The second problem relates to the appropriateness of having human rights bodies decide on jus ad bellum issues (see by analogy Lubell’s piece for a discussion of HR bodies applying IHL), as well as their capacity to handle potentially huge numbers of communications arising from a foreign invasion. The HRCttee seems to pre-empt this somewhat by requiring “deaths” to arise from acts of aggression in order for there to be a violation of the right to life, meaning that the mere threat to life would not be enough for a violation to occur However, it is simply logical to conclude that, if all killing is unlawful (including that of combatants), then so too must be all other acts otherwise permitted by IHL – such as the requisitioning of civilian property by the Occupying Power, or the lawful interment of civilians and the detention of prisoners of war.
Finally, turning to the ECHR, sound arguments may be made under the Convention in support of the new paradigm. However, the European Court has already had several opportunities to deal with deaths arising from unlawful use of force in international relations and has never yet found a violation by means of the UN Charter (e.g. Al Skeini v. United Kingdom). In its 2014 decision in Georgia v. Russia II, it said that “(…) Article 2 must be interpreted in so far as possible in the light of the general principles of international law, including the rules of international humanitarian law which play an indispensable and universally accepted role in mitigating the savagery and inhumanity of armed conflict” (¶ 72). It is entirely possible for the Court to include jus ad bellum in these general principles of law – but in reality very unlikely, particularly if this would lead to the dilution of IHL and its role in “mitigating the savaregy” of armed conflict. In fact, it ought to be borne in mind that in the Hassan case, the Court actually downplayed the UK’s obligations under Article 5 of the ECHR to accommodate IHL, so the likelihood of it disregarding IHL to accommodate the UN Charter seems very far-fetched.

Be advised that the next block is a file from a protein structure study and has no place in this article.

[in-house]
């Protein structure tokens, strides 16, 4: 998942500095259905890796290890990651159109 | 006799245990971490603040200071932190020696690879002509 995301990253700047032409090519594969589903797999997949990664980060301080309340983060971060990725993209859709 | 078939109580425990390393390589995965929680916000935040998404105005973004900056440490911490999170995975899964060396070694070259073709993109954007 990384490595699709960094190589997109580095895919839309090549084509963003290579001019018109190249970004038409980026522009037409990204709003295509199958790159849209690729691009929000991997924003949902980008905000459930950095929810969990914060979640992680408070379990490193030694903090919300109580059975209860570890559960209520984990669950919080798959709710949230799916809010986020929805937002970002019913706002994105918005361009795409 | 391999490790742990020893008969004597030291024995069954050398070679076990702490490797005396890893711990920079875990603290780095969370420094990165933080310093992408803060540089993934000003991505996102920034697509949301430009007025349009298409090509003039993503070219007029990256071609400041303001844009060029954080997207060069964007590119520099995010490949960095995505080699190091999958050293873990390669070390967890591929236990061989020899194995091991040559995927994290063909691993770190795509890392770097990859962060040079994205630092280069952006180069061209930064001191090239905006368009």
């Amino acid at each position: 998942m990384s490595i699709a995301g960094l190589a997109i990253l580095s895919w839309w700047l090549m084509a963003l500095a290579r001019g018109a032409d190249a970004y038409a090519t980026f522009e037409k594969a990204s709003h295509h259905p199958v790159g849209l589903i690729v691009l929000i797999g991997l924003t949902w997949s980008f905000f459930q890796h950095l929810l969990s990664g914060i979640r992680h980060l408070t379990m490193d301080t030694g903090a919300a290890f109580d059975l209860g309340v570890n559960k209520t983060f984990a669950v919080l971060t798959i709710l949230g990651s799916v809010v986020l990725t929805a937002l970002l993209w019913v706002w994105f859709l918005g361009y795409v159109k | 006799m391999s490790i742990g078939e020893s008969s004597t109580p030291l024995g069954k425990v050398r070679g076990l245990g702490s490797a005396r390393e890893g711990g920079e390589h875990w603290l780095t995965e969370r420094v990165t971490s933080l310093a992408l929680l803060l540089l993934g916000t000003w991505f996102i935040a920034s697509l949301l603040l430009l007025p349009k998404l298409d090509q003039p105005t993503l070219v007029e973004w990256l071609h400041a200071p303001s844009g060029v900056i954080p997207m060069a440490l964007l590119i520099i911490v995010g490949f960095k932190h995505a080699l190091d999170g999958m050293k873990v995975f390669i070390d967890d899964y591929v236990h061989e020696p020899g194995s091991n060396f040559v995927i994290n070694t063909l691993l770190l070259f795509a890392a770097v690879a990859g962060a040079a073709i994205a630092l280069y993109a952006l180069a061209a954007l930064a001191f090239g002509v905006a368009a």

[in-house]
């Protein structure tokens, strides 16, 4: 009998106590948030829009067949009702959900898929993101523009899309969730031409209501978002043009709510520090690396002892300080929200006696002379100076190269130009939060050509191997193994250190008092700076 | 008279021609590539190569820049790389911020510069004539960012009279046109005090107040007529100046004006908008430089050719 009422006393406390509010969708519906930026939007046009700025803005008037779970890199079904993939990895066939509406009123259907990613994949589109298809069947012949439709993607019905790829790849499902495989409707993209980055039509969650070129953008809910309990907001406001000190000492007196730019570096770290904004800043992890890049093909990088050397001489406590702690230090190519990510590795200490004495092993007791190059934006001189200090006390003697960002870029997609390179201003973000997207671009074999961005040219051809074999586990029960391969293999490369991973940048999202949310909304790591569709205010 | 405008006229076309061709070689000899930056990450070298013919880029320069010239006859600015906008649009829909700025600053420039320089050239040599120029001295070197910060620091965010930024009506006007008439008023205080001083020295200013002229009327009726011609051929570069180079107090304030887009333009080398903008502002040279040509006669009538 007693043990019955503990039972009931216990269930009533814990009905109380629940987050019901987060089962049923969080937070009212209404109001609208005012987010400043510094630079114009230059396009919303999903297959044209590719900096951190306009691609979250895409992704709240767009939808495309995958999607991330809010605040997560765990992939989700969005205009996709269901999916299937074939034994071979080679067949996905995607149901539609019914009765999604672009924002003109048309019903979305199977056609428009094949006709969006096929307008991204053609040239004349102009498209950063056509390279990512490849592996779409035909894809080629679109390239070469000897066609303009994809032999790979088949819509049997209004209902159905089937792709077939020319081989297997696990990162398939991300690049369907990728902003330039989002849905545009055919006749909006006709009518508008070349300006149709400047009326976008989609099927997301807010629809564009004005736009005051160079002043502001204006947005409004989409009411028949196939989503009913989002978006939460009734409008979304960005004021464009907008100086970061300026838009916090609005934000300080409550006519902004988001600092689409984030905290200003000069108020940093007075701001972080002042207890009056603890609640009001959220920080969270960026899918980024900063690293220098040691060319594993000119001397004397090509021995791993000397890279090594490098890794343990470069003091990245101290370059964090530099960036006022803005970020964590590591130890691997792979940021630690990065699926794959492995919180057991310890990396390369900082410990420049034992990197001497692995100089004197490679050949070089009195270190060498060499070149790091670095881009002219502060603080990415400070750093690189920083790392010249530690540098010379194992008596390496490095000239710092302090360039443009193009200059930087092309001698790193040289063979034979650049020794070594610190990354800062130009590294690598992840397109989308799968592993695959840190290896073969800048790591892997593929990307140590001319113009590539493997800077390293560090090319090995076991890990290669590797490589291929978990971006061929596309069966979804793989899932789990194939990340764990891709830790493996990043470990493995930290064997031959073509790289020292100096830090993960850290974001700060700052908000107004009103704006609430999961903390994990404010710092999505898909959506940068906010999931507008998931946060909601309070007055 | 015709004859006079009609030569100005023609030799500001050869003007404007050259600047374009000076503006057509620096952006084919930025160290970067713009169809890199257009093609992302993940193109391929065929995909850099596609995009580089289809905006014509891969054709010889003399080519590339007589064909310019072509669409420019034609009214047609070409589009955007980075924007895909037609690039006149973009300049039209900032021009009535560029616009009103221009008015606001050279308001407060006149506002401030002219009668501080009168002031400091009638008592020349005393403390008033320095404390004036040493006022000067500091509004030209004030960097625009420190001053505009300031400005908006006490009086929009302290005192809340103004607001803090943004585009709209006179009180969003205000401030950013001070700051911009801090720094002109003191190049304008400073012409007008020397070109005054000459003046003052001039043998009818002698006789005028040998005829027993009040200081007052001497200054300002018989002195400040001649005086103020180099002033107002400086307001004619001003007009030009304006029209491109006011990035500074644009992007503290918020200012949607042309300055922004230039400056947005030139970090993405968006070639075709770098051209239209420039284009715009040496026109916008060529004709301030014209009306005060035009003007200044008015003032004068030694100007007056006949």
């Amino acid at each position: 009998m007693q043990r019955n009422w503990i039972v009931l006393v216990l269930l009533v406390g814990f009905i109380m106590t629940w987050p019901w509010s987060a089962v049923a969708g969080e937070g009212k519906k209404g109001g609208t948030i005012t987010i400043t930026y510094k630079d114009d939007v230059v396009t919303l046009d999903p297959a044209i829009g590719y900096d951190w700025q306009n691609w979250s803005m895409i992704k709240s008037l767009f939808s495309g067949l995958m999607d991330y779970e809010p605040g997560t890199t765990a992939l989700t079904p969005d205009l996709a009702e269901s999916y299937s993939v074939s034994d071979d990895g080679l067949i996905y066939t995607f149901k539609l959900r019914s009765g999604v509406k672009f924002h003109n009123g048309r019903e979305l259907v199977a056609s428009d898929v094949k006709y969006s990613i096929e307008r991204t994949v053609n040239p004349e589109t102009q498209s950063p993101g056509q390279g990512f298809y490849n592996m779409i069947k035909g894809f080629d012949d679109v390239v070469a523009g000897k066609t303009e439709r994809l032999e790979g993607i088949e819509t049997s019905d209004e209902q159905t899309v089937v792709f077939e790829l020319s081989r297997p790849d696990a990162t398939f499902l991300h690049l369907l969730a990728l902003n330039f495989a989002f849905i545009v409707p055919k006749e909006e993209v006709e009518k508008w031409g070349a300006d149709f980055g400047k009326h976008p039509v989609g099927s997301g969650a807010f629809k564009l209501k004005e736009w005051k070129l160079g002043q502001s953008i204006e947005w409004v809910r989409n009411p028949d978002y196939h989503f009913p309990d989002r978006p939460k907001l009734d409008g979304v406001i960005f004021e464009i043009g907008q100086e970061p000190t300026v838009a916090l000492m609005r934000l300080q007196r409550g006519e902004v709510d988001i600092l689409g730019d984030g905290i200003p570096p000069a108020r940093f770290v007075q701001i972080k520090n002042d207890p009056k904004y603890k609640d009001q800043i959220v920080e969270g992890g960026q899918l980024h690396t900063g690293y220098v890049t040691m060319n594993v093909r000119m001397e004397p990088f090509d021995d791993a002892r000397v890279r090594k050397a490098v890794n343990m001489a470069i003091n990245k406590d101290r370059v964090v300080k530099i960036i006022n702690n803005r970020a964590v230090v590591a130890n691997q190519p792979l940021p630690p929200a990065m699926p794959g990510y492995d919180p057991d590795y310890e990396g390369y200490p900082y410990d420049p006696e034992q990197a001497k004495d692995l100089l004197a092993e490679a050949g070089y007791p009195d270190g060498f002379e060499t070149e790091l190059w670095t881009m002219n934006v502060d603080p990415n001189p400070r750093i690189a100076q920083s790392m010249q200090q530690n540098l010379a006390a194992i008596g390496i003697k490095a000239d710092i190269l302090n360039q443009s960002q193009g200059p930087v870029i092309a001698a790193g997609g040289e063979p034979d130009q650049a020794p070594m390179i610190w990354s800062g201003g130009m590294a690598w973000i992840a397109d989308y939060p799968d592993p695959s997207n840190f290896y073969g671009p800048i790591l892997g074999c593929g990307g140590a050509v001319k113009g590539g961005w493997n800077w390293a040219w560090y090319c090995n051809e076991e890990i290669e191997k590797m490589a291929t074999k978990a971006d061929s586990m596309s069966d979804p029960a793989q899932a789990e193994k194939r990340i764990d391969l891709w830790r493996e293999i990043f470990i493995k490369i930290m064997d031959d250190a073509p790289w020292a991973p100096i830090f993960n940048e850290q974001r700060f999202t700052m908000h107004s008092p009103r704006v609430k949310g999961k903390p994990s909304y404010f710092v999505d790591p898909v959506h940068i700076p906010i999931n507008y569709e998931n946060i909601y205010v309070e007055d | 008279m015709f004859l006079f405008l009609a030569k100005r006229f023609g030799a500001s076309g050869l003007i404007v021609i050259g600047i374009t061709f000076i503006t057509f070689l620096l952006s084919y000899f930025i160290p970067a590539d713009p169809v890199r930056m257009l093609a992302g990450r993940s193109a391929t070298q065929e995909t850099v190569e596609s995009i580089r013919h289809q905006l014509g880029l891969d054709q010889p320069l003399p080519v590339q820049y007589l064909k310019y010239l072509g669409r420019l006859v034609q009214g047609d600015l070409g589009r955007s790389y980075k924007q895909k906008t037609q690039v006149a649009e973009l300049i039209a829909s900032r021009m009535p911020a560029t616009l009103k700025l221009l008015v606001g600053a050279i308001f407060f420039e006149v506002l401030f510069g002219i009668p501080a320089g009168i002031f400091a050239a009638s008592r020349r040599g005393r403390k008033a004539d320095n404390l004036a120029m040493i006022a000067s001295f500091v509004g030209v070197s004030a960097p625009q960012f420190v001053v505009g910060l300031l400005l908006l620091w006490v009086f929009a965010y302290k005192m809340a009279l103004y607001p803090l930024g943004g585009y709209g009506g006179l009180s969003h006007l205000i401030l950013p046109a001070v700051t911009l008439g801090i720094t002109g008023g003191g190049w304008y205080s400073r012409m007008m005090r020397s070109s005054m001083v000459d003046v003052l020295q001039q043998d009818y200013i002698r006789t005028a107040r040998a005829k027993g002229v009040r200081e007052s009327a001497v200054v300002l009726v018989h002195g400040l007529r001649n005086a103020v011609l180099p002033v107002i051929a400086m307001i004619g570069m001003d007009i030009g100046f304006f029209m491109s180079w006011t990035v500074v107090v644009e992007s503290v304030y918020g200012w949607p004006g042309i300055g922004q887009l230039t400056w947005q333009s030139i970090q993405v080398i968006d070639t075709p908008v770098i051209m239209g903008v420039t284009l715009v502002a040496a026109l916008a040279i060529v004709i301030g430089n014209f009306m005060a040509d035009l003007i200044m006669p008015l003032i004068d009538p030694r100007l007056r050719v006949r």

I am entirely in favour of using human rights to ensure greater protection of victims of armed conflict situations, but this should be done with great restraint so it would not backfire (see in this regard the article by Marko Milanović on norm conflicts between IHL and HRL, particularly his conclusion). Some degree of rapprochement is therefore necessary from both sides of this debate. For example, as a lawyer, I could agree that aggression is at the very least an ipso facto violation of the obligation to fulfil human rights. This may be less logical than simply concluding that there is a flagrant violation of the right to life; but we must remember that logic and common sense are not sources of international law.